The highly anticipated legislation that will extend unemployment insurance benefits, prevent doctors from absorbing cuts in Medicare payments and provide money to struggling state governments passed a significant hurdle in the Senate on Tuesday. It gained momentum after 60 new tax breaks for individuals and businesses were added to the bill.
The unemployment insurance alone — to provide weekly unemployment checks averaging above $300 to people whose core 26-week benefit package has run out — will cost $66 billion through December. In some states people are eligible to receive benefits for up to 99 weeks.
The bill demonstrates the difficulty Democrats face as they focus on jobs. It doesn't include new ideas for boosting jobs, but instead reprises elements of last year's $862 billion economic stimulus bill, which is earning mixed reviews from voters. Simply extending those provisions has produced a far more expensive measure than a separate so-called jobs bill that Democrats hope to soon send to President Barack Obama. That measure would boost highway spending and give tax breaks to companies that hire the unemployed and could clear the Senate for Obama's desk this week.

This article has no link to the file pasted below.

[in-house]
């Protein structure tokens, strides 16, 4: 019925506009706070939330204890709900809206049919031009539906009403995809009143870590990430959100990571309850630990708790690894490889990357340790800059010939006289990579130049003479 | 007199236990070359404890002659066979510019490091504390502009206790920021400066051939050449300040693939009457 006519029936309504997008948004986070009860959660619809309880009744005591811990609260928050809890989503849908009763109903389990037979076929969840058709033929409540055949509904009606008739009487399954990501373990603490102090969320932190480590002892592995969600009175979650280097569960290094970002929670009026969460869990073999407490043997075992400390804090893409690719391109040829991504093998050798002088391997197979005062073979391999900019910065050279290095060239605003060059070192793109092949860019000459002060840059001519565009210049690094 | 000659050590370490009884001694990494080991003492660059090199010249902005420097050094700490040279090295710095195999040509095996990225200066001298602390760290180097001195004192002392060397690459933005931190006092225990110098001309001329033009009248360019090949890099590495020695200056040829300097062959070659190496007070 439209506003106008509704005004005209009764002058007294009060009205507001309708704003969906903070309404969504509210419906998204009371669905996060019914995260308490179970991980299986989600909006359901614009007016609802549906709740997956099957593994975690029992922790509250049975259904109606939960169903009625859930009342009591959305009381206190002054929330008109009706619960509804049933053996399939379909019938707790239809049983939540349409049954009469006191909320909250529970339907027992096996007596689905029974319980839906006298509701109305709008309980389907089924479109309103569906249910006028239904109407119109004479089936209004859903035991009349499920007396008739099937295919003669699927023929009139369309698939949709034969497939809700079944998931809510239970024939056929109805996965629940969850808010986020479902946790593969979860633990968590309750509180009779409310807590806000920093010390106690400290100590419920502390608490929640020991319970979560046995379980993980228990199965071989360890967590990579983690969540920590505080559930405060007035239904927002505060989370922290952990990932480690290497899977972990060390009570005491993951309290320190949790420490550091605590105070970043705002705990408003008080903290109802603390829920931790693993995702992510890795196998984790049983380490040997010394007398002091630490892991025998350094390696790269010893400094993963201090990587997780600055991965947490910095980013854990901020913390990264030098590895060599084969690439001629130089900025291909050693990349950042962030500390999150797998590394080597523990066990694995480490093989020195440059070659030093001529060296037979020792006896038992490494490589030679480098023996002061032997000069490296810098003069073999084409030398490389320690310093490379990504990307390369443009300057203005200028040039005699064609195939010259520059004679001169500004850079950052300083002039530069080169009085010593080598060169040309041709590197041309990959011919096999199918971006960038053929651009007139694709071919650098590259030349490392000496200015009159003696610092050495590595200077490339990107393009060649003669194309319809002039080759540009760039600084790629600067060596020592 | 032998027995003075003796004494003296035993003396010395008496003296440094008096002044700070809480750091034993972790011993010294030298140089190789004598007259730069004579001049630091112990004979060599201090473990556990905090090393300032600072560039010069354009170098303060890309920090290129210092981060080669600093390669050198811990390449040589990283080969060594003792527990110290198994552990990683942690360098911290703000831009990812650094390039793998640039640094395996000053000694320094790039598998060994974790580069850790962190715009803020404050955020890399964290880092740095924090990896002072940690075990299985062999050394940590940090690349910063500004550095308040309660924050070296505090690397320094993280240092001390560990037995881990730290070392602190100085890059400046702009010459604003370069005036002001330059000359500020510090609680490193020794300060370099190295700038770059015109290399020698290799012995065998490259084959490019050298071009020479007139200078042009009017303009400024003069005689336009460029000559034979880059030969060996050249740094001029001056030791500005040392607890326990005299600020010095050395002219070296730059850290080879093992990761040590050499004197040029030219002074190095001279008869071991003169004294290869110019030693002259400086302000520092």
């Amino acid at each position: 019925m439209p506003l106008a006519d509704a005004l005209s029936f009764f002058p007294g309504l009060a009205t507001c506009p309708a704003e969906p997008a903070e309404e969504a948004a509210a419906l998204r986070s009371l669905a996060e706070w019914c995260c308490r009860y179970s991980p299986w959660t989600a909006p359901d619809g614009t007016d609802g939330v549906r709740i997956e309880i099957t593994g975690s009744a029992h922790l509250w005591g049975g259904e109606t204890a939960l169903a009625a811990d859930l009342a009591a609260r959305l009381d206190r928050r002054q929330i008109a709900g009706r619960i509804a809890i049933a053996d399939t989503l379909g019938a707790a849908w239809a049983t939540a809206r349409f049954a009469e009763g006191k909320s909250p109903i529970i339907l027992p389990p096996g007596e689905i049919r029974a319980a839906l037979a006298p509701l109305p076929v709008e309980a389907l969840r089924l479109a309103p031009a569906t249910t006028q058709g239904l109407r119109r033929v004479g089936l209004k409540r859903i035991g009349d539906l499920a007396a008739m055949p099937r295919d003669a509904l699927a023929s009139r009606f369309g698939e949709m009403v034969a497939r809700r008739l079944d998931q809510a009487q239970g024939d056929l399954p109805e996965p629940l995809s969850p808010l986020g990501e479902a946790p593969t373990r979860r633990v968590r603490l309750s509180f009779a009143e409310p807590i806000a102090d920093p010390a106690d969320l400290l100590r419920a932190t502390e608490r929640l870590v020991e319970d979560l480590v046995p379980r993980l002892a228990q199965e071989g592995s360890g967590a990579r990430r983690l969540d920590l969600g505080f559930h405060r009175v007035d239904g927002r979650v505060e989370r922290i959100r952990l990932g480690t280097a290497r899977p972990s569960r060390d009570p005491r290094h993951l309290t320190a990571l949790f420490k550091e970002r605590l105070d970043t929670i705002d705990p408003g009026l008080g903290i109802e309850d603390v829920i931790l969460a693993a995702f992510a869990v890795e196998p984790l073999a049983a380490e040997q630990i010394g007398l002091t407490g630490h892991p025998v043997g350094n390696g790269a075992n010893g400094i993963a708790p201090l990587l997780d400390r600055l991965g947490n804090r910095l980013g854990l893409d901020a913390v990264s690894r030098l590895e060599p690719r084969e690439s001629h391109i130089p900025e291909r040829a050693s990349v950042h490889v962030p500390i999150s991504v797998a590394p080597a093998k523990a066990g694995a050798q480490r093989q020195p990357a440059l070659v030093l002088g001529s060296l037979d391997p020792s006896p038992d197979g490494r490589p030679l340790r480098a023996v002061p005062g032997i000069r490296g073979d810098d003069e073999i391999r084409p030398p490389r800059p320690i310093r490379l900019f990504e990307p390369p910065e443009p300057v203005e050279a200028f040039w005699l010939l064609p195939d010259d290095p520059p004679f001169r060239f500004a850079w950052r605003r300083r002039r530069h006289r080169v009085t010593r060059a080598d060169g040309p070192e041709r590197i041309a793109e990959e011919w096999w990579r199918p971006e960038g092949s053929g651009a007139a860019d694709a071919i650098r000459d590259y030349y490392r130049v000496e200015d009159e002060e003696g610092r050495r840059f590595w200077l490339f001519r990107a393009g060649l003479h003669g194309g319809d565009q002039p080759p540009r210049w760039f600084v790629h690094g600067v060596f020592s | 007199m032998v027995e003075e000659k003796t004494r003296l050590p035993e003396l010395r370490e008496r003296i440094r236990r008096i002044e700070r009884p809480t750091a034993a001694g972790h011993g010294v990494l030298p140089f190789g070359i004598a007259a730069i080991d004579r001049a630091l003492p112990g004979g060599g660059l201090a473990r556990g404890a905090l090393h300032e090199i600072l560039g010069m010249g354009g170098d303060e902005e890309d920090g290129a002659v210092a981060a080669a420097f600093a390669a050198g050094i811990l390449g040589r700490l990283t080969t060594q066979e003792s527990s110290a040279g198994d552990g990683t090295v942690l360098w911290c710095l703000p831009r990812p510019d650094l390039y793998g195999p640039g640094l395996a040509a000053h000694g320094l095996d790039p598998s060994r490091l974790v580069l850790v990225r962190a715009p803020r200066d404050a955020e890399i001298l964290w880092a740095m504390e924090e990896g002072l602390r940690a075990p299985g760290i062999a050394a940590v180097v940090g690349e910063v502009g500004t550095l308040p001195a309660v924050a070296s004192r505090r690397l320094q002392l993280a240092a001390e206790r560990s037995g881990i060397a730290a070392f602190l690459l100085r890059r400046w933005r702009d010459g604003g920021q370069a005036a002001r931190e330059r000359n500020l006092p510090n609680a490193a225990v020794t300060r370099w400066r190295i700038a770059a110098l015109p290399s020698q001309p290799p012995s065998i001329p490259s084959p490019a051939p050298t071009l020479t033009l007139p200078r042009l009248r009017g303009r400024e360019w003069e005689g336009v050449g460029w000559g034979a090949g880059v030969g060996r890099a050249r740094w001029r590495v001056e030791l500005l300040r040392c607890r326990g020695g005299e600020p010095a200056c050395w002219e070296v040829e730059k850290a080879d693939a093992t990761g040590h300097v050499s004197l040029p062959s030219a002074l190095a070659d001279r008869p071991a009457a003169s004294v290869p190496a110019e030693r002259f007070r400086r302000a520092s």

At a gross cost of about $148 billion, Tuesday's measure illustrates the extraordinary cost of the unemployment safety net as the economy inches out of the recession. Democrats say the unemployment benefits inject demand into the economy and say renewing the tax cuts helps preserve existing jobs.
The measure closes $29 billion of tax loopholes to help defray its cost, including one enjoyed by paper companies that get a credit from burning "black liquor," a pulp-making byproduct, as if it were an alternative fuel.